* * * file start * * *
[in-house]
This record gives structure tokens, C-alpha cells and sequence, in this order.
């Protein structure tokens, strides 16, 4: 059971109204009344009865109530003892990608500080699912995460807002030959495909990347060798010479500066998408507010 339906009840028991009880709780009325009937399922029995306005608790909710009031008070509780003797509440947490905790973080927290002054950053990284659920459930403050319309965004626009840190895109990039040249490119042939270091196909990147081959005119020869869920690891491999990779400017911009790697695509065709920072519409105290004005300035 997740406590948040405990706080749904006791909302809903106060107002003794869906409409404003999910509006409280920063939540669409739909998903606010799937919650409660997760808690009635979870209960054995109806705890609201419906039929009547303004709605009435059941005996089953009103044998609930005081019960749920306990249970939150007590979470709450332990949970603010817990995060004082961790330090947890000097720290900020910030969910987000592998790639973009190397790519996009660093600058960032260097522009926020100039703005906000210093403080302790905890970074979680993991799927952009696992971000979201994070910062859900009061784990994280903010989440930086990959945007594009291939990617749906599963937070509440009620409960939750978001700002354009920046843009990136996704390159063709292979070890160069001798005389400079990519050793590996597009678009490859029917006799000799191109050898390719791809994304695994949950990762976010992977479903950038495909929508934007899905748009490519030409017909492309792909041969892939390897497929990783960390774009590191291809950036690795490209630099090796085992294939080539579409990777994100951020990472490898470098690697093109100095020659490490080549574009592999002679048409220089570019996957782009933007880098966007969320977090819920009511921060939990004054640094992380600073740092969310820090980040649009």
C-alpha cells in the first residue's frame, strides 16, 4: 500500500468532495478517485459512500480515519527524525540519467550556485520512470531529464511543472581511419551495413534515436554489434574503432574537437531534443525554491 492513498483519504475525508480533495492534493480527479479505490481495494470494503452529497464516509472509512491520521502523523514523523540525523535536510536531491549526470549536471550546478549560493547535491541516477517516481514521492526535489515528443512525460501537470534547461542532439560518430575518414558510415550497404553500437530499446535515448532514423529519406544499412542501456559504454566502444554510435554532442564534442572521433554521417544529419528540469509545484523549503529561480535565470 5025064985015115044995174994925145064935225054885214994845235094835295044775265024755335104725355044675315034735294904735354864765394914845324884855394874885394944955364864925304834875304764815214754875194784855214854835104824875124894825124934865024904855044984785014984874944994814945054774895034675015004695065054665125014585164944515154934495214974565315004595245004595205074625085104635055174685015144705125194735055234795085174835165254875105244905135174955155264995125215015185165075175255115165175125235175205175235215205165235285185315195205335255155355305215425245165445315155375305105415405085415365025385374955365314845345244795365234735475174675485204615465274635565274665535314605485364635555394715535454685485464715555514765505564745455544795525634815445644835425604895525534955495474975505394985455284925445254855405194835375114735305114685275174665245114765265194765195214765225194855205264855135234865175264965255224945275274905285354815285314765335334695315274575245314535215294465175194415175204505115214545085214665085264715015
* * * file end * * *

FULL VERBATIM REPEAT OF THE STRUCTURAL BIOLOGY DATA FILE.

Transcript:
[in-house]
This record gives structure tokens, C-alpha cells and sequence, in this order.
């Protein structure tokens, strides 16, 4: 059971109204009344009865109530003892990608500080699912995460807002030959495909990347060798010479500066998408507010 339906009840028991009880709780009325009937399922029995306005608790909710009031008070509780003797509440947490905790973080927290002054950053990284659920459930403050319309965004626009840190895109990039040249490119042939270091196909990147081959005119020869869920690891491999990779400017911009790697695509065709920072519409105290004005300035 997740406590948040405990706080749904006791909302809903106060107002003794869906409409404003999910509006409280920063939540669409739909998903606010799937919650409660997760808690009635979870209960054995109806705890609201419906039929009547303004709605009435059941005996089953009103044998609930005081019960749920306990249970939150007590979470709450332990949970603010817990995060004082961790330090947890000097720290900020910030969910987000592998790639973009190397790519996009660093600058960032260097522009926020100039703005906000210093403080302790905890970074979680993991799927952009696992971000979201994070910062859900009061784990994280903010989440930086990959945007594009291939990617749906599963937070509440009620409960939750978001700002354009920046843009990136996704390159063709292979070890160069001798005389400079990519050793590996597009678009490859029917006799000799191109050898390719791809994304695994949950990762976010992977479903950038495909929508934007899905748009490519030409017909492309792909041969892939390897497929990783960390774009590191291809950036690795490209630099090796085992294939080539579409990777994100951020990472490898470098690697093109100095020659490490080549574009592999002679048409220089570019996957782009933007880098966007969320977090819920009511921060939990004054640094992380600073740092969310820090980040649009």
C-alpha cells in the first residue's frame, strides 16, 4: 500500500468532495478517485459512500480515519527524525540519467550556485520512470531529464511543472581511419551495413534515436554489434574503432574537437531534443525554491 492513498483519504475525508480533495492534493480527479479505490481495494470494503452529497464516509472509512491520521502523523514523523540525523535536510536531491549526470549536471550546478549560493547535491541516477517516481514521492526535489515528443512525460501537470534547461542532439560518430575518414558510415550497404553500437530499446535515448532514423529519406544499412542501456559504454566502444554510435554532442564534442572521433554521417544529419528540469509545484523549503529561480535565470 5025064985015115044995174994925145064935225054885214994845235094835295044775265024755335104725355044675315034735294904735354864765394914845324884855394874885394944955364864925304834875304764815214754875194784855214854835104824875124894825124934865024904855044984785014984874944994814945054774895034675015004695065054665125014585164944515154934495214974565315004595245004595205074625085104635055174685015144705125194735055234795085174835165254875105244905135174955155264995125215015185165075175255115165175125235175205175235215205165235285185315195205335255155355305215425245165445315155375305105415405085415365025385374955365314845345244795365234735475174675485204615465274635565274665535314605485364635555394715535454685485464715555514765505564745455544795525634815445644835425604895525534955495474975505394985455284925445254855405194835375114735305114685275174665245114765265194765195214765225194855205264855135234865175264965255224945275274905285354815285314765335334695315274575245314535215294465175194415175204505115214545085214665085264715015